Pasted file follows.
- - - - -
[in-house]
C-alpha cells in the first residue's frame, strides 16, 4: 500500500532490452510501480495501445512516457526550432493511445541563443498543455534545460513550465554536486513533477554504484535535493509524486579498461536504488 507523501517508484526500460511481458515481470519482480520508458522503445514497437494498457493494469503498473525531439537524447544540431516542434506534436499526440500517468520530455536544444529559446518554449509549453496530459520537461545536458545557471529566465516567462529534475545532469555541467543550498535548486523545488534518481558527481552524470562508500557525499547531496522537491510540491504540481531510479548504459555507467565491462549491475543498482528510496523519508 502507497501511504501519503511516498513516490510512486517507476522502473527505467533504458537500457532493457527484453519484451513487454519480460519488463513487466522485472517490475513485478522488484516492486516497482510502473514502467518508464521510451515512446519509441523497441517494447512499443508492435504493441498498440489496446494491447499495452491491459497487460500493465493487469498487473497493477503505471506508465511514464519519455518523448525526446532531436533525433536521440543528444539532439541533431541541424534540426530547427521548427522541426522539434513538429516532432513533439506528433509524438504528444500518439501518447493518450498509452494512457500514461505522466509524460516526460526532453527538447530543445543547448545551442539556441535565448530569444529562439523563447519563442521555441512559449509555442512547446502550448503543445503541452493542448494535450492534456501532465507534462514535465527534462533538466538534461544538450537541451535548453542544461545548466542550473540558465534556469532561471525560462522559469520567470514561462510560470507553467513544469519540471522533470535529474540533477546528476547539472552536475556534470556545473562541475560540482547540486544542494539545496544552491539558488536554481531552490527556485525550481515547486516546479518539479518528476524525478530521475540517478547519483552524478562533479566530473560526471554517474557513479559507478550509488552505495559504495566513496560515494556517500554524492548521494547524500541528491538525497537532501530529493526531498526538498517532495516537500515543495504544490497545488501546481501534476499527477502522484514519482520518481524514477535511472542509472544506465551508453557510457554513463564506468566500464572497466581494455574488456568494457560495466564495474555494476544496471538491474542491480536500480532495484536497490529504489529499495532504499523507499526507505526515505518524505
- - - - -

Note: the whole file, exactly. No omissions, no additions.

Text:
[in-house]
C-alpha cells in the first residue's frame, strides 16, 4: 500500500532490452510501480495501445512516457526550432493511445541563443498543455534545460513550465554536486513533477554504484535535493509524486579498461536504488 507523501517508484526500460511481458515481470519482480520508458522503445514497437494498457493494469503498473525531439537524447544540431516542434506534436499526440500517468520530455536544444529559446518554449509549453496530459520537461545536458545557471529566465516567462529534475545532469555541467543550498535548486523545488534518481558527481552524470562508500557525499547531496522537491510540491504540481531510479548504459555507467565491462549491475543498482528510496523519508 502507497501511504501519503511516498513516490510512486517507476522502473527505467533504458537500457532493457527484453519484451513487454519480460519488463513487466522485472517490475513485478522488484516492486516497482510502473514502467518508464521510451515512446519509441523497441517494447512499443508492435504493441498498440489496446494491447499495452491491459497487460500493465493487469498487473497493477503505471506508465511514464519519455518523448525526446532531436533525433536521440543528444539532439541533431541541424534540426530547427521548427522541426522539434513538429516532432513533439506528433509524438504528444500518439501518447493518450498509452494512457500514461505522466509524460516526460526532453527538447530543445543547448545551442539556441535565448530569444529562439523563447519563442521555441512559449509555442512547446502550448503543445503541452493542448494535450492534456501532465507534462514535465527534462533538466538534461544538450537541451535548453542544461545548466542550473540558465534556469532561471525560462522559469520567470514561462510560470507553467513544469519540471522533470535529474540533477546528476547539472552536475556534470556545473562541475560540482547540486544542494539545496544552491539558488536554481531552490527556485525550481515547486516546479518539479518528476524525478530521475540517478547519483552524478562533479566530473560526471554517474557513479559507478550509488552505495559504495566513496560515494556517500554524492548521494547524500541528491538525497537532501530529493526531498526538498517532495516537500515543495504544490497545488501546481501534476499527477502522484514519482520518481524514477535511472542509472544506465551508453557510457554513463564506468566500464572497466581494455574488456568494457560495466564495474555494476544496471538491474542491480536500480532495484536497490529504489529499495532504499523507499526507505526515505518524505